He added that there’s always a reason when God puts you in a new place.

“It’s always God’s will. I don’t have expectations. I don’t have any hidden, personal agenda,” he said. “I’m just going with an open heart and an open mind, with the willingness to embrace and love the people that I will shepherd, to listen to them, and to establish a beautiful working relationship to build the local church in Utah.”
Los Angeles Archbishop Jose H. Gomez said Bishop Solis will be missed by the archdiocese.

“Our loss will be a gift to the family of God in Salt Lake City,” he said. “I know that Bishop Solis will be for them a model of prayer and compassion and a great bishop. And I fully expect that he will become the leading voice for the millions of Filipino Catholics in this country, who are a beautiful sign of growth and renewal in our church and in our country.”
After arriving in the U.S., Bishop Solis served as associate pastor of St. Rocco Church in Union City, New Jersey, from 1984 to 1988 and was incardinated in the Diocese of Houma-Thibodaux, Louisiana, in 1988 and served as a parish priest for 15 years prior to his appointment to Los Angeles.

In Los Angeles, Bishop Solis served in a variety of roles, including as vicar for Ethnic Ministry from his ordination in 2004 until 2009. He also served as the director of the Office of Justice and Peace from 2005 to 2009. Then he was assigned to the San Pedro Pastoral Region, covering southern Los Angeles County, where he serves today.

Contributing to this report were Marie Mischel, editor of the Intermountain Catholic, newspaper of the Salt Lake City Diocese, and J.D. Long-Garcia is editor-in-chief of Angelus News, the multimedia platform of the Archdiocese of Los Angeles.

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Cardinal Tobin installed as Newark, N.J., archbishop

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Catholic News Service

NEWARK, N.J. — The chasm between faith and life is the greatest challenge facing the Catholic Church today, Cardinal Joseph W. Tobin said at his installation Mass, and he urged the church to be salt for the earth so that the presence of Christ does not become “a comforting, nostalgic memory.”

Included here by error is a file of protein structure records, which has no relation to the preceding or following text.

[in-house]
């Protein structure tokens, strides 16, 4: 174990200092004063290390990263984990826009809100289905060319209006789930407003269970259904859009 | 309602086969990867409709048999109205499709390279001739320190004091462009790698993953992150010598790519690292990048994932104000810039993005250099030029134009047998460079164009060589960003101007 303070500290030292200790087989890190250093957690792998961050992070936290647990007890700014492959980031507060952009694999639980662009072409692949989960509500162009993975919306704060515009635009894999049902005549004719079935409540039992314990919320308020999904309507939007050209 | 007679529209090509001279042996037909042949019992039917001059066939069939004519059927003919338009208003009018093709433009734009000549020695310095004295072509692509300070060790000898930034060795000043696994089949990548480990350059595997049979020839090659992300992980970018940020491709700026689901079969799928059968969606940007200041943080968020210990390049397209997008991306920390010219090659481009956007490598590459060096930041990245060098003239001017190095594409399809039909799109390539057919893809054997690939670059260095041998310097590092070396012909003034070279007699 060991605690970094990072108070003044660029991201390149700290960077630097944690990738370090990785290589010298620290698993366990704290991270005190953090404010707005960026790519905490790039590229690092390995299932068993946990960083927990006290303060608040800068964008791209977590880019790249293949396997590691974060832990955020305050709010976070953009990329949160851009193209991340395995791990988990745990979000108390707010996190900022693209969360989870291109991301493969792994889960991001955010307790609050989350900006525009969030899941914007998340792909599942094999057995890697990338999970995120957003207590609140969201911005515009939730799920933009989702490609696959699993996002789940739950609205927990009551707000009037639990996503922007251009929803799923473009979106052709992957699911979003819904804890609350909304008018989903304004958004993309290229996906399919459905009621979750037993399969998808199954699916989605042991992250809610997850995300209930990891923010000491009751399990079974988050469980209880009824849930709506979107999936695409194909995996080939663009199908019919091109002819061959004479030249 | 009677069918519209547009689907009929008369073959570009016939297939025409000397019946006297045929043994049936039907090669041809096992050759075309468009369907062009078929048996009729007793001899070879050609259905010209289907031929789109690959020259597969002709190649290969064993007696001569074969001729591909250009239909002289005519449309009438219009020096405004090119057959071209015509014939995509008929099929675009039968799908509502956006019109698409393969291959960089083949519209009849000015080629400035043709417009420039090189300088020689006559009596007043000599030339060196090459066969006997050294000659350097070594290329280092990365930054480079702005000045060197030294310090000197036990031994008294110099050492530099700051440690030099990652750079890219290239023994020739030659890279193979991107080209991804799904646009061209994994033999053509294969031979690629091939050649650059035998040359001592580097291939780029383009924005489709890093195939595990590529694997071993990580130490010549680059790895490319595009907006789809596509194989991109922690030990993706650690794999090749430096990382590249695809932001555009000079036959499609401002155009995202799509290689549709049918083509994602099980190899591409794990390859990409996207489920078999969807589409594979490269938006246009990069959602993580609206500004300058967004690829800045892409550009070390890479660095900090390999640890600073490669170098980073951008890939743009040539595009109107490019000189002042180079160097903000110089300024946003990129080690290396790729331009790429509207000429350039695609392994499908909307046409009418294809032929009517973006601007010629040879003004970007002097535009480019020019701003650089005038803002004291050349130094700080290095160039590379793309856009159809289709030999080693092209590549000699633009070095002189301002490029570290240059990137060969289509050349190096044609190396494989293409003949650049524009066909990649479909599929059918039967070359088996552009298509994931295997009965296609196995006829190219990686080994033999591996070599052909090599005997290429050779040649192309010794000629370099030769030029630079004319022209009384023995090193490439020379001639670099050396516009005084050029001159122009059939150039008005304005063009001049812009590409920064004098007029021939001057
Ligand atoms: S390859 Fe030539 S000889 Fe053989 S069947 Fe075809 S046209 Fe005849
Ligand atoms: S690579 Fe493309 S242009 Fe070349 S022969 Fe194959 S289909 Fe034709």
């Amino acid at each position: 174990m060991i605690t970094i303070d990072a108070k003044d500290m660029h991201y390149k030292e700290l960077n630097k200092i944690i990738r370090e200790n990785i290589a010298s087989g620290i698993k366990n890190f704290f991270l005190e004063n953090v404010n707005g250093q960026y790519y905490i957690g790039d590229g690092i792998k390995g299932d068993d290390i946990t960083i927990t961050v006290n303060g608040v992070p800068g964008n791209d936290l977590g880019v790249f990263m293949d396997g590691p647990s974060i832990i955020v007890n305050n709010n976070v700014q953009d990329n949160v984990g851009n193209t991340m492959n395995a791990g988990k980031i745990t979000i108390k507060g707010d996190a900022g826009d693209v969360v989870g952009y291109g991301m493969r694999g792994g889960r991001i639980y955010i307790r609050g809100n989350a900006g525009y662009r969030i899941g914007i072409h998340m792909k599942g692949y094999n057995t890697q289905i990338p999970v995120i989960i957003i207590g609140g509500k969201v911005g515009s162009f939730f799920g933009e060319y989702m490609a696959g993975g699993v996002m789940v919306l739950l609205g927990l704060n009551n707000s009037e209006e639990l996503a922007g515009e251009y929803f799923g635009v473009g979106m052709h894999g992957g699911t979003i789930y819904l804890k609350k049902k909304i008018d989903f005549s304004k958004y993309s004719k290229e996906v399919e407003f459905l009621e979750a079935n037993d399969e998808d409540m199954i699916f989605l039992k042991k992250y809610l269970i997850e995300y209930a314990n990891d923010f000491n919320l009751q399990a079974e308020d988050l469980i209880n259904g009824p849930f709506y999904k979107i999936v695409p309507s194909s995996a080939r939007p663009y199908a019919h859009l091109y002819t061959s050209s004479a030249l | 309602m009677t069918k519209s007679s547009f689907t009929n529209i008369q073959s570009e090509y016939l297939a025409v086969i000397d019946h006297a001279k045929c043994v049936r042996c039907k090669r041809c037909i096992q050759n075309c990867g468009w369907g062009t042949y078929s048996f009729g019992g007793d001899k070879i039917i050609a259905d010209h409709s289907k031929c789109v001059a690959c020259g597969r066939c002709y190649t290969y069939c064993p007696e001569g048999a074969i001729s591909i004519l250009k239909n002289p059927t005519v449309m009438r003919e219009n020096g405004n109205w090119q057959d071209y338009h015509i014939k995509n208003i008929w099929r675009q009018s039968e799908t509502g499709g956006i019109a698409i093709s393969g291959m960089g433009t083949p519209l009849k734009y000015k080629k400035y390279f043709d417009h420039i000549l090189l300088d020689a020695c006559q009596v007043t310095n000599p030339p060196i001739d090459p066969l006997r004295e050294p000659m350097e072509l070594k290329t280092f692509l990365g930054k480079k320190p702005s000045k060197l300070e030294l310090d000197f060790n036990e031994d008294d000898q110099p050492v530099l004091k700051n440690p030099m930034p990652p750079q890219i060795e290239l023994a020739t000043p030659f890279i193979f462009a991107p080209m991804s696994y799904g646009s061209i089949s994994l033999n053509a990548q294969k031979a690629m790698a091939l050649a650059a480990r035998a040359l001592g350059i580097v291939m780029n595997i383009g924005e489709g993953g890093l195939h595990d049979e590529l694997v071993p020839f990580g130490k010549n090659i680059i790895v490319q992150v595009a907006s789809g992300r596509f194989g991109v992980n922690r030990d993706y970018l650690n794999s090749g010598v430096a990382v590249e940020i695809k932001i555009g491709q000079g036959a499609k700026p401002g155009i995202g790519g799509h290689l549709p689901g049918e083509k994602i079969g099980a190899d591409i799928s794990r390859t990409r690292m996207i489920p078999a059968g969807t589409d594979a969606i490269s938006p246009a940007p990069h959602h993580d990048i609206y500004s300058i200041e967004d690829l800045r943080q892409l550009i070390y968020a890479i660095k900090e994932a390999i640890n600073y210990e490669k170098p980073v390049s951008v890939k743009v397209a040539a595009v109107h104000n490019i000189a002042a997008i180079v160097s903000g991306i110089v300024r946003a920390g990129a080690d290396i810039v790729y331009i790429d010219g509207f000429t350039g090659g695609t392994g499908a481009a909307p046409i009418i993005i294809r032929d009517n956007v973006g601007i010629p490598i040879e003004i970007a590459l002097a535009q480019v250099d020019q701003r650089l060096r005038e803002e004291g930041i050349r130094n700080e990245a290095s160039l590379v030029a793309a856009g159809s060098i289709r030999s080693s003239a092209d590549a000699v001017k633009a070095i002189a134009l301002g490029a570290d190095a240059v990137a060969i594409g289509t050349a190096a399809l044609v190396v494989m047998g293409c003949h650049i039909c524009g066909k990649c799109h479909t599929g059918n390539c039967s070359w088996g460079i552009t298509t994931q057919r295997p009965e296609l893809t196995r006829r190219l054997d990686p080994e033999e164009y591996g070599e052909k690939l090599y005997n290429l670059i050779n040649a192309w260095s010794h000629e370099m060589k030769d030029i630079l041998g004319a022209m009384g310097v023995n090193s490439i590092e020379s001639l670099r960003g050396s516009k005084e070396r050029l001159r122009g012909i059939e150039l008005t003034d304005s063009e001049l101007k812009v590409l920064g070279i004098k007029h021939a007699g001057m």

Delivering the homily during the liturgy Jan. 6, the feast of the Epiphany, Cardinal Tobin said he wanted to head off “a growing trend that seems to isolate us, convincing us to neatly compartmentalize our lives” as people attend Mass on Sunday and then doing “whatever we think we need to do to get by” the rest of the week.

Cardinal Joseph W. Tobin smiles as he greets a clergyman before his Jan. 6 installation Mass at the Cathedral Basilica of the Sacred Heart in Newark, N.J. (CNS photo/Bob Roller)

Cardinal Joseph W. Tobin smiles as he greets a clergyman before his Jan. 6 installation Mass at the Cathedral Basilica of the Sacred Heart in Newark, N.J. (CNS photo/Bob Roller)

Cardinal Tobin said his appointment reminded him “that stakes are incredibly high” as he assumes leadership of the richly diverse Archdiocese of Newark.

“If we permit the chasm between faith and life to continue to expand, we risk losing Christ, reducing him simply to an interesting idea of a comforting, nostalgic memory. And if we lose Christ, the world has lost the salt, light and leaven that could have transformed it,” he said.

He recalled how the church is “the place where believers speak and listen to each other, and it is the community of faith that speaks with and listens to the world. The church senses a responsibility for the world, not simply as yet another institutional presence or a benevolent NGO, but as a movement of salt, light and leaven for the world’s transformation. For this reason, our kindness must be known to all.”

The installation took place before more than 2,000 people at Newark’s towering Cathedral Basilica of the Sacred Heart. Cardinal Tobin concelebrated the Mass with six other cardinals and more than 60 archbishops and bishops. Five hundred priests and deacons also participated.

After a 30-minute processional, Archbishop John J. Myers, retired archbishop of Newark, welcomed participants and took special note of members of Cardinal Tobin’s religious community, the Congregation of the Most Holy Redeemer, his mother, Marie Terese Tobin, and his extended family. Cardinal Tobin, 64, is the eldest of 13 children.

Archbishop Christophe Pierre, papal nuncio to the United States, recalled when St. John Paul visited Newark in 1995, he described the nearby Statue of Liberty as a symbol of “the nation America aspires to be.” Archbishop Pierre told Cardinal Tobin, “We are confident that in imitation of the Good Shepherd, your episcopal ministry will be both hospitable and welcoming.”

The nuncio read the apostolic mandate from Pope Francis to the College of Consultors to authorize Cardinal Tobin as the new archbishop of Newark.

Carrying the unfurled scroll with the mandate raised high in front of him, Cardinal Tobin walked down the main aisle and was greeted with sustained applause.

The cathedral was filled to capacity with the cardinal’s family and well-wishers from Newark and Indianapolis. New Jersey Gov. Chris Christie and his wife, Mary Pat, as well as Sen. Robert Menendez were among the civic representatives.